- Football (soccer) world cup
- Rugby world cup
Each Olympic Games occurs every 4 years. Each time, a different country hosts the event. The International Olympic Committee (IOC) publishes details for each.
Also see details of corresponding Paralympic Games (International Paralympic Committee).
Tens of thousands of people from around the world travel to the host city to watch, and join the festivities. With the large number of visitors, the risk of things going wrong increases.
Learn more about the Olympic Games (IOC).
The Commonwealth Games occurs every 4 years. The Commonwealth Games Federation (CGF) controls both the Commonwealth Games and the Commonwealth Youth Games.
Participants are from 71 nations and territories of the Commonwealth. This covers about 1/3 of the world's population.
The destination changes for each event. The next events are:
While the audience is smaller than Olympic Games, tourists flock to each host city before, during and after the events. This increases risks to travellers.
Learn more about the Commonwealth Games (CGF).
Cricket world cup
The Cricket World Cup (International Cricket Council) is the world's top cricket tournament. It's the finale of a global qualification process over several years, that narrows to just 10 teams.
It takes place in a different destination every 4 years. The next one is India 2023.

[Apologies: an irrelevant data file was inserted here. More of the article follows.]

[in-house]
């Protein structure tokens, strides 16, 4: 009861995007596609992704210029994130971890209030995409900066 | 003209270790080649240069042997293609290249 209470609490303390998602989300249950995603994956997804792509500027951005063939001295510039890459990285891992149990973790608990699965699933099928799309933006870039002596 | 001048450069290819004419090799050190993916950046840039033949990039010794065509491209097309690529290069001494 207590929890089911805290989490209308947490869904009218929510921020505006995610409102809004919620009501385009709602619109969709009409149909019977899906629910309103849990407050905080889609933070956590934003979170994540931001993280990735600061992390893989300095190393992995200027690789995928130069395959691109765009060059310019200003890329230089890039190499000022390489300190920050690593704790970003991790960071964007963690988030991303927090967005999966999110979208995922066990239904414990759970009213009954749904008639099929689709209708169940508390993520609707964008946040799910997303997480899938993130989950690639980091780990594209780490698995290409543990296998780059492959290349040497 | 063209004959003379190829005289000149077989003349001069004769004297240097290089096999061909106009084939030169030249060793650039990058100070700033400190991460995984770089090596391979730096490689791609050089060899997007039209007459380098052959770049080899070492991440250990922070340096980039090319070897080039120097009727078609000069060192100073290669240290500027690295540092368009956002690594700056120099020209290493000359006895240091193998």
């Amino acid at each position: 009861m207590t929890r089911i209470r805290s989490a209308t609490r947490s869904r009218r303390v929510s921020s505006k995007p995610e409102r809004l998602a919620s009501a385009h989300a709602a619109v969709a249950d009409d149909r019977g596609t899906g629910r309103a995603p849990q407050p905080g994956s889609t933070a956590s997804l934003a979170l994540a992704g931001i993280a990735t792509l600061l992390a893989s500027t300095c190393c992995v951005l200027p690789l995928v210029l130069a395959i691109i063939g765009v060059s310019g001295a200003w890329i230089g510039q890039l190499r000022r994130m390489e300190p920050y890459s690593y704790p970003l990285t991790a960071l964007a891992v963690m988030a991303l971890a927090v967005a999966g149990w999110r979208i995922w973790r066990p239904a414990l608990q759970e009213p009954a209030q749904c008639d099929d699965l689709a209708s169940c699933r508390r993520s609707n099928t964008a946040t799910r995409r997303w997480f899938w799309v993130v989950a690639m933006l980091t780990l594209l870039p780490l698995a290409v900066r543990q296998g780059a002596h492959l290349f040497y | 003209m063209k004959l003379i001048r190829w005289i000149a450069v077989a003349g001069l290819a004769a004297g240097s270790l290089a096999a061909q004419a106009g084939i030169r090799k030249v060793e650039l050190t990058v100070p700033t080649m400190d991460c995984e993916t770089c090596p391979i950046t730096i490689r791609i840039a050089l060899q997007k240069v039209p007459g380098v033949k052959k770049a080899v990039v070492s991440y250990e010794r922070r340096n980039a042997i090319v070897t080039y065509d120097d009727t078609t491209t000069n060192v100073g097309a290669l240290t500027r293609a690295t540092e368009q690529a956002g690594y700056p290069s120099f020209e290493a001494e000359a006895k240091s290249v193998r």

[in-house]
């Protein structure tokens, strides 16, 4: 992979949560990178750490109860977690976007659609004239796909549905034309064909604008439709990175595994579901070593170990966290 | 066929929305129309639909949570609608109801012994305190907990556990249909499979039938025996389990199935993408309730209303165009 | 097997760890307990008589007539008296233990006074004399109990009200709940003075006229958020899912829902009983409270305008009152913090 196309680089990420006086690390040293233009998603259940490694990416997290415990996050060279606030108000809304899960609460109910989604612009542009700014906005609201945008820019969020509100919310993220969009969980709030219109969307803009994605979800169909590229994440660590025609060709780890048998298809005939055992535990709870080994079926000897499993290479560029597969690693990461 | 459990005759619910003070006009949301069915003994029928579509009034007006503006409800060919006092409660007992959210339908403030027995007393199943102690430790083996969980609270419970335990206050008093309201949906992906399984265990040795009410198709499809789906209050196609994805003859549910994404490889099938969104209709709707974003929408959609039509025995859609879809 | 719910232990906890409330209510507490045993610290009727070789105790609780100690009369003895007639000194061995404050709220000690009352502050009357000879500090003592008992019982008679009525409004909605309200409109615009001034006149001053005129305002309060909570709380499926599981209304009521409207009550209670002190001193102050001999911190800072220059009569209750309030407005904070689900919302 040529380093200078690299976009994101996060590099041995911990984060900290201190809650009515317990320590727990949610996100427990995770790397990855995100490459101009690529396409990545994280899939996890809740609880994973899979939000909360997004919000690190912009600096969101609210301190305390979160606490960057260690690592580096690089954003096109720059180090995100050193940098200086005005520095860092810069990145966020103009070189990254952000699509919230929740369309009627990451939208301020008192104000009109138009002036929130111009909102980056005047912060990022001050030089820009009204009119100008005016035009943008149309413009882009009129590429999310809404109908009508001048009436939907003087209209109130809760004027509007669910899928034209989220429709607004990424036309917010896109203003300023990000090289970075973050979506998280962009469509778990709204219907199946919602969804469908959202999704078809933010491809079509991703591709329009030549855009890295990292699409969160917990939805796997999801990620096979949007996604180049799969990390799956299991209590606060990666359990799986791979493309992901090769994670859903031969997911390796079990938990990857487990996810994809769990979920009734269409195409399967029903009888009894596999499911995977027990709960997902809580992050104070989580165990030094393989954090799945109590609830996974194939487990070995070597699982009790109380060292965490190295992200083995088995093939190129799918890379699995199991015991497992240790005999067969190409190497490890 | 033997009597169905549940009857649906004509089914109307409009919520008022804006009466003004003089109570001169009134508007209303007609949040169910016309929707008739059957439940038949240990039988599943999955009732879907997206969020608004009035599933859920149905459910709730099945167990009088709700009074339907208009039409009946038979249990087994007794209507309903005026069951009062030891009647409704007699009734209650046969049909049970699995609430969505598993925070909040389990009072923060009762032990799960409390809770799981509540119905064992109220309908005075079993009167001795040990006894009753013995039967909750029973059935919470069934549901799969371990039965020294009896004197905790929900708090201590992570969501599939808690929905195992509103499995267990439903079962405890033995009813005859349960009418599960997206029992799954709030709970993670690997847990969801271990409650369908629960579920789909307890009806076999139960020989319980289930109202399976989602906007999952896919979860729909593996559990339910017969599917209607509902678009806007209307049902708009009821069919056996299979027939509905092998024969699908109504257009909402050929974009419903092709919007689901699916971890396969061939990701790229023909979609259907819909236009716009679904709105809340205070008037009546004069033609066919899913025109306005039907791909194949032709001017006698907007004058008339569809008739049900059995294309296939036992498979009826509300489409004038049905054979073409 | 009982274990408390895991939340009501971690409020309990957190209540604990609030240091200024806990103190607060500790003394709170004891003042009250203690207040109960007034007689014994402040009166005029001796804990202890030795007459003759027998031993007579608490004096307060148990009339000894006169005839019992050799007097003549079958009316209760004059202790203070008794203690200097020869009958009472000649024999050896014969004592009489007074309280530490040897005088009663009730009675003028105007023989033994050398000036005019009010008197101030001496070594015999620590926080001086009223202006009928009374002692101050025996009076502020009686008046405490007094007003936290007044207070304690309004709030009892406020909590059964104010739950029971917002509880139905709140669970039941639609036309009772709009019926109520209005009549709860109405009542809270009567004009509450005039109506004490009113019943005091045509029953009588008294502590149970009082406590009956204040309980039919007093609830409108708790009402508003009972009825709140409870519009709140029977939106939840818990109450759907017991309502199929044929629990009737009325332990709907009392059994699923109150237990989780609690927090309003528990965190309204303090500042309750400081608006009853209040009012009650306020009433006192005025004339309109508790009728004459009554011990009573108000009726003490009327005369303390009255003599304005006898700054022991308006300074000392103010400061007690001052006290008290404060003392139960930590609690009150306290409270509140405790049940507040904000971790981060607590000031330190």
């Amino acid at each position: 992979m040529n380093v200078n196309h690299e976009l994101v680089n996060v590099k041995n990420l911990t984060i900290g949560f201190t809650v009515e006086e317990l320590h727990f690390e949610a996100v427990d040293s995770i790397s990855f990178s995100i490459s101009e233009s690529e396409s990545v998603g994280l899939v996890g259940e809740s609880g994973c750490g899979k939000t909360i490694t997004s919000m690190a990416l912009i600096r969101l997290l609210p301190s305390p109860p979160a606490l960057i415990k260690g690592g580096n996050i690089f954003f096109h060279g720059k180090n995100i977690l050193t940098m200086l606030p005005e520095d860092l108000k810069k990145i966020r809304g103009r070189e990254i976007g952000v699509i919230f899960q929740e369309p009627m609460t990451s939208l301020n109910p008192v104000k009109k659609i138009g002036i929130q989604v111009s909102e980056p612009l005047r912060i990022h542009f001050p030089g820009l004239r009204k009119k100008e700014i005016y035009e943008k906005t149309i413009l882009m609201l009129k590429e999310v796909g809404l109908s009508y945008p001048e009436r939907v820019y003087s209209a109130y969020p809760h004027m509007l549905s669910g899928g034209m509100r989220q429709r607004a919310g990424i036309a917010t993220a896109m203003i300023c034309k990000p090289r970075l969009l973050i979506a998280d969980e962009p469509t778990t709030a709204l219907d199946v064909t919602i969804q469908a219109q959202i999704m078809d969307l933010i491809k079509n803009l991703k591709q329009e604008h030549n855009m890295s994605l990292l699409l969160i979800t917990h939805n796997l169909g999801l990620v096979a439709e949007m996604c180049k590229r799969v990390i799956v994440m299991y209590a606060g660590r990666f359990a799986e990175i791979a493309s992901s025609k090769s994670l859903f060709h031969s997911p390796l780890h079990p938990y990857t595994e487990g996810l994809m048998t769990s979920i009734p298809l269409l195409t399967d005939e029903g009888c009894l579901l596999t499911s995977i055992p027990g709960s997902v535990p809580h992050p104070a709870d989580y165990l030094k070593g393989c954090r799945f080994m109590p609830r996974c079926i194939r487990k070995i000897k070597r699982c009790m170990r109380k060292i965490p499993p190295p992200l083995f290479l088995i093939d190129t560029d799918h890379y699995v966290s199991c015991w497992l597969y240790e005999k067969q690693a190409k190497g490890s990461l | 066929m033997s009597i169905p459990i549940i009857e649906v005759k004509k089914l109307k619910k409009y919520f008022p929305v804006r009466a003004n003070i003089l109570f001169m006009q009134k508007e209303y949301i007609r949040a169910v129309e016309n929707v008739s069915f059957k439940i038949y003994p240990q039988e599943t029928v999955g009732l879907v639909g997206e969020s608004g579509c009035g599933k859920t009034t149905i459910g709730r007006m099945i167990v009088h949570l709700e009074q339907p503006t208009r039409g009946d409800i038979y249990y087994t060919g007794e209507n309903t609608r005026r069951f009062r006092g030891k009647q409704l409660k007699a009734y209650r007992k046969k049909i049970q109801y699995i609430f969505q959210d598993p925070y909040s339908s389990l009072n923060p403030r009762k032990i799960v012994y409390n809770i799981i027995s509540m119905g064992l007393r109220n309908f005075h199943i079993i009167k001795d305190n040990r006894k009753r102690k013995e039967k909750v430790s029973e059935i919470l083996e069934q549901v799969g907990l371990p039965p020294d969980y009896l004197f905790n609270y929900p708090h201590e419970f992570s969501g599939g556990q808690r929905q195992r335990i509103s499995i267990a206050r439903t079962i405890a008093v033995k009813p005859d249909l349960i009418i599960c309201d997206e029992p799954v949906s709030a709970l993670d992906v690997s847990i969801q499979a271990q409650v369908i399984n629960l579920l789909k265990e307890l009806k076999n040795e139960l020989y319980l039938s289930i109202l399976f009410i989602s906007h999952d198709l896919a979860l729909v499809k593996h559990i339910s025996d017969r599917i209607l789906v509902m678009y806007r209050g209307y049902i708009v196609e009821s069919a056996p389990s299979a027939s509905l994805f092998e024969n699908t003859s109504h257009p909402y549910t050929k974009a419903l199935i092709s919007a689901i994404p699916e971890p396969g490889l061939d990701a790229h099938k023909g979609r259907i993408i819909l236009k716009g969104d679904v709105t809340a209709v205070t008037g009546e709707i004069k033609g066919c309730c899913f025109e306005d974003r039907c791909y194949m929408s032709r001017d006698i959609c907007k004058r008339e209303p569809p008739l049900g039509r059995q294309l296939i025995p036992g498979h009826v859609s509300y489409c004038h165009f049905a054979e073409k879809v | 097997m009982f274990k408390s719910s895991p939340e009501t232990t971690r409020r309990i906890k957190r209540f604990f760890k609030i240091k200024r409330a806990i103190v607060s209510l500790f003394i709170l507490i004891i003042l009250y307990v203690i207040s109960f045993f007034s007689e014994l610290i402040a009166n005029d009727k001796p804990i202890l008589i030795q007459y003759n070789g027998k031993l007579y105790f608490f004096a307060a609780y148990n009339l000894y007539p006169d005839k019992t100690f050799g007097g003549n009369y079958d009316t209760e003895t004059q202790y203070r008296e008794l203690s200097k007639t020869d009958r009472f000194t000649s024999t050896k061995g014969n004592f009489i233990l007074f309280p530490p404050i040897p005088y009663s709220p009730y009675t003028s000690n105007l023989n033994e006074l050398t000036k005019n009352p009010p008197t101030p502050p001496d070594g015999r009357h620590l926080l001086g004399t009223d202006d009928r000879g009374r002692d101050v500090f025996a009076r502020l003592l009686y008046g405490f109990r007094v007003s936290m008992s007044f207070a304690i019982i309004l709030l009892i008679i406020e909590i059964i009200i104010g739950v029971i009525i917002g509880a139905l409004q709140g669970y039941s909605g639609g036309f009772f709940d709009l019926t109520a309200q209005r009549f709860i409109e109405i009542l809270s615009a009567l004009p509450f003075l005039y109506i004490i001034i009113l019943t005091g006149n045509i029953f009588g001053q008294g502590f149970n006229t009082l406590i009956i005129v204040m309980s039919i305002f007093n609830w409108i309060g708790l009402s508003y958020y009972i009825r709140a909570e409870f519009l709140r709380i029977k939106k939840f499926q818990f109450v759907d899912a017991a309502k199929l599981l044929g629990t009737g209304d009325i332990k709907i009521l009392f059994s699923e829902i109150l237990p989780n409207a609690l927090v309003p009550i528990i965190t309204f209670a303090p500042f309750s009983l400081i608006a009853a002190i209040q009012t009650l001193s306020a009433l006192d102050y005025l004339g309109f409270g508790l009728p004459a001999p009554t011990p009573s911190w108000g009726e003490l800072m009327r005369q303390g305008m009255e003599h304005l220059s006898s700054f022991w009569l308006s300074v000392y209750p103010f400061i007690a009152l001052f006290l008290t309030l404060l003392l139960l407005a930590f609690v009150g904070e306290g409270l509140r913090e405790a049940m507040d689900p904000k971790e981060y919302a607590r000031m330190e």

Learn more about the Cricket World Cup (ICC).
Football (soccer) world cup
The FIFA World Cup is the pivotal tournament for international football (soccer). Managed by the Fédération Internationale de Football Association (FIFA), the FIFA World Cup is the second largest sporting event globally.
The tournament is every 4 years. A different nation hosts it each time. The qualifying phase is the 3 years prior.
Rugby world cup
The Rugby World Cup (RWC) is the key rugby union tournament globally. It's the 3rd largest sporting event in the world. The top 20 teams from nations around the world participate.
It runs for seven weeks, every 4 years. A different country hosts it each time.
Events are at venues across the host nation. This means it's not just one city that is flooded with international tourists, it's many.
The next Rugby World cup is France 2023.
Learn more about the Rugby World Cup (RWC).
Major religious events
This list isn't comprehensive. It doesn't aim to cover all religious events for all cultures. It discusses some of the key events around the world that can impact Australians overseas.
For more information and events, see the Harmony Day calendar of religious and cultural events (Department of Home Affairs).
Christmas and Easter
Each year, 2 billion Christians around the world celebrate Christmas and Easter around the world.